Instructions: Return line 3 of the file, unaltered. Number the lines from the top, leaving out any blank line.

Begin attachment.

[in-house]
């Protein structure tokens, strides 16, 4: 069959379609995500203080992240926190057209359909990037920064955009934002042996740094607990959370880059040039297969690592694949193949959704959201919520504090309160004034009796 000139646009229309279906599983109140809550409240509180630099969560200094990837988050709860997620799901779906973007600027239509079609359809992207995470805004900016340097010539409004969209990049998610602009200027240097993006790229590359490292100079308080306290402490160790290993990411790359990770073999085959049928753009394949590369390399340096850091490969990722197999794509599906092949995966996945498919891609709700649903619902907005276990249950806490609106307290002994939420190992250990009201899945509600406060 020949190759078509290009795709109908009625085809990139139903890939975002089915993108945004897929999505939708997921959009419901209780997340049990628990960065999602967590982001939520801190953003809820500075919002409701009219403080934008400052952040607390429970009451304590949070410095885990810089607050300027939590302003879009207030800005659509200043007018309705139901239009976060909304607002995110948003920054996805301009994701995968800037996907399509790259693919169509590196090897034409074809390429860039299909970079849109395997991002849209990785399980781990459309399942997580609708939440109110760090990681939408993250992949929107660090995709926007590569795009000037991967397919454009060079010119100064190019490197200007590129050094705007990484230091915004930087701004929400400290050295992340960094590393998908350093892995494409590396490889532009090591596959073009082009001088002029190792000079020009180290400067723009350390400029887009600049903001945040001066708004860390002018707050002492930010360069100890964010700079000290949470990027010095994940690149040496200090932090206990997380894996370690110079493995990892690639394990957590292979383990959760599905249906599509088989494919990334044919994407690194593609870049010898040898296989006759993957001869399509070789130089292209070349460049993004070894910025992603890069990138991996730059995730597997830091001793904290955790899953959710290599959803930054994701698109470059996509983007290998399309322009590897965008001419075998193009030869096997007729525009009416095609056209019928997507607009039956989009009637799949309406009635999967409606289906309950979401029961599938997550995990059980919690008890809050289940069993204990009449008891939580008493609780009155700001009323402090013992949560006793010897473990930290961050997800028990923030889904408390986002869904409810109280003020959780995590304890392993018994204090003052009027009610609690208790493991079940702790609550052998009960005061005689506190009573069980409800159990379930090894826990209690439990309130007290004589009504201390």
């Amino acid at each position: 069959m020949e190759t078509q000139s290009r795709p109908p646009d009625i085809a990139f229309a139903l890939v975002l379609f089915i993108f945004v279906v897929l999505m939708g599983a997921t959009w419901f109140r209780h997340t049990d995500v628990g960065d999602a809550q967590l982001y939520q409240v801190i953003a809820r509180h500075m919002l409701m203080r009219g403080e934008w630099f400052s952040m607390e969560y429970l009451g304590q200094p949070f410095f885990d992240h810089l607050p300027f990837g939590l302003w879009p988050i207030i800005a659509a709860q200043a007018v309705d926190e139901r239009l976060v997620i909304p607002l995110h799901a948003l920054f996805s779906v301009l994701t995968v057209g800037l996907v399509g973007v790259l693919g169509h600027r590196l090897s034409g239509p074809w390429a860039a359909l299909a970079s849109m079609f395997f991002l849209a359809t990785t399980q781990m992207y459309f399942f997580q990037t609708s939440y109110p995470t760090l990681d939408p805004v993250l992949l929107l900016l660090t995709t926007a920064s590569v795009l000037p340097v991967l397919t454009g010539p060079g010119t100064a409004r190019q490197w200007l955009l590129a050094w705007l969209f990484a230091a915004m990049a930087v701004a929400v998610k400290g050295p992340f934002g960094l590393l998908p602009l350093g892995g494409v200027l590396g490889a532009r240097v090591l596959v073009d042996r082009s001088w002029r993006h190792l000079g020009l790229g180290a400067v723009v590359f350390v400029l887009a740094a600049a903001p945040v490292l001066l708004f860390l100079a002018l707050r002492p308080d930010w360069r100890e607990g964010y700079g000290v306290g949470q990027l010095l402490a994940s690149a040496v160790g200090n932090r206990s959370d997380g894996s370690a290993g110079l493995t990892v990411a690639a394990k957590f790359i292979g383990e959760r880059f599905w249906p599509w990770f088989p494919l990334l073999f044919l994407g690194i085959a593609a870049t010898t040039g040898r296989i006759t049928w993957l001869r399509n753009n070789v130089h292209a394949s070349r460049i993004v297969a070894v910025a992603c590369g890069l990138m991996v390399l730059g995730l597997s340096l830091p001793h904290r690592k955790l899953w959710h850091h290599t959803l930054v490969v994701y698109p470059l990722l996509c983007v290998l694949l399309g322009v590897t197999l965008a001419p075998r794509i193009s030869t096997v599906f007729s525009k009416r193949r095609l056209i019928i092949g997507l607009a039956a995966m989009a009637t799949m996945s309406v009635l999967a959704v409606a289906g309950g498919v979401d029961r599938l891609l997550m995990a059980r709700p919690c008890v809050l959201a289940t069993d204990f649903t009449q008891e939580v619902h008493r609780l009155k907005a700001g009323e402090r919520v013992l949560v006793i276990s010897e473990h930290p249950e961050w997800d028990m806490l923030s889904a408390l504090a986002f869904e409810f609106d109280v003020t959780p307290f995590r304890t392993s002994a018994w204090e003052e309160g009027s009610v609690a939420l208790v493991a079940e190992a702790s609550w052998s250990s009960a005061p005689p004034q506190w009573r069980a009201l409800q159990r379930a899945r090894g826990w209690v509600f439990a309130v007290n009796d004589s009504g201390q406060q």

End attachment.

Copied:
């Amino acid at each position: 069959m020949e190759t078509q000139s290009r795709p109908p646009d009625i085809a990139f229309a139903l890939v975002l379609f089915i993108f945004v279906v897929l999505m939708g599983a997921t959009w419901f109140r209780h997340t049990d995500v628990g960065d999602a809550q967590l982001y939520q409240v801190i953003a809820r509180h500075m919002l409701m203080r009219g403080e934008w630099f400052s952040m607390e969560y429970l009451g304590q200094p949070f410095f885990d992240h810089l607050p300027f990837g939590l302003w879009p988050i207030i800005a659509a709860q200043a007018v309705d926190e139901r239009l976060v997620i909304p607002l995110h799901a948003l920054f996805s779906v301009l994701t995968v057209g800037l996907v399509g973007v790259l693919g169509h600027r590196l090897s034409g239509p074809w390429a860039a359909l299909a970079s849109m079609f395997f991002l849209a359809t990785t399980q781990m992207y459309f399942f997580q990037t609708s939440y109110p995470t760090l990681d939408p805004v993250l992949l929107l900016l660090t995709t926007a920064s590569v795009l000037p340097v991967l397919t454009g010539p060079g010119t100064a409004r190019q490197w200007l955009l590129a050094w705007l969209f990484a230091a915004m990049a930087v701004a929400v998610k400290g050295p992340f934002g960094l590393l998908p602009l350093g892995g494409v200027l590396g490889a532009r240097v090591l596959v073009d042996r082009s001088w002029r993006h190792l000079g020009l790229g180290a400067v723009v590359f350390v400029l887009a740094a600049a903001p945040v490292l001066l708004f860390l100079a002018l707050r002492p308080d930010w360069r100890e607990g964010y700079g000290v306290g949470q990027l010095l402490a994940s690149a040496v160790g200090n932090r206990s959370d997380g894996s370690a290993g110079l493995t990892v990411a690639a394990k957590f790359i292979g383990e959760r880059f599905w249906p599509w990770f088989p494919l990334l073999f044919l994407g690194i085959a593609a870049t010898t040039g040898r296989i006759t049928w993957l001869r399509n753009n070789v130089h292209a394949s070349r460049i993004v297969a070894v910025a992603c590369g890069l990138m991996v390399l730059g995730l597997s340096l830091p001793h904290r690592k955790l899953w959710h850091h290599t959803l930054v490969v994701y698109p470059l990722l996509c983007v290998l694949l399309g322009v590897t197999l965008a001419p075998r794509i193009s030869t096997v599906f007729s525009k009416r193949r095609l056209i019928i092949g997507l607009a039956a995966m989009a009637t799949m996945s309406v009635l999967a959704v409606a289906g309950g498919v979401d029961r599938l891609l997550m995990a059980r709700p919690c008890v809050l959201a289940t069993d204990f649903t009449q008891e939580v619902h008493r609780l009155k907005a700001g009323e402090r919520v013992l949560v006793i276990s010897e473990h930290p249950e961050w997800d028990m806490l923030s889904a408390l504090a986002f869904e409810f609106d109280v003020t959780p307290f995590r304890t392993s002994a018994w204090e003052e309160g009027s009610v609690a939420l208790v493991a079940e190992a702790s609550w052998s250990s009960a005061p005689p004034q506190w009573r069980a009201l409800q159990r379930a899945r090894g826990w209690v509600f439990a309130v007290n009796d004589s009504g201390q406060q």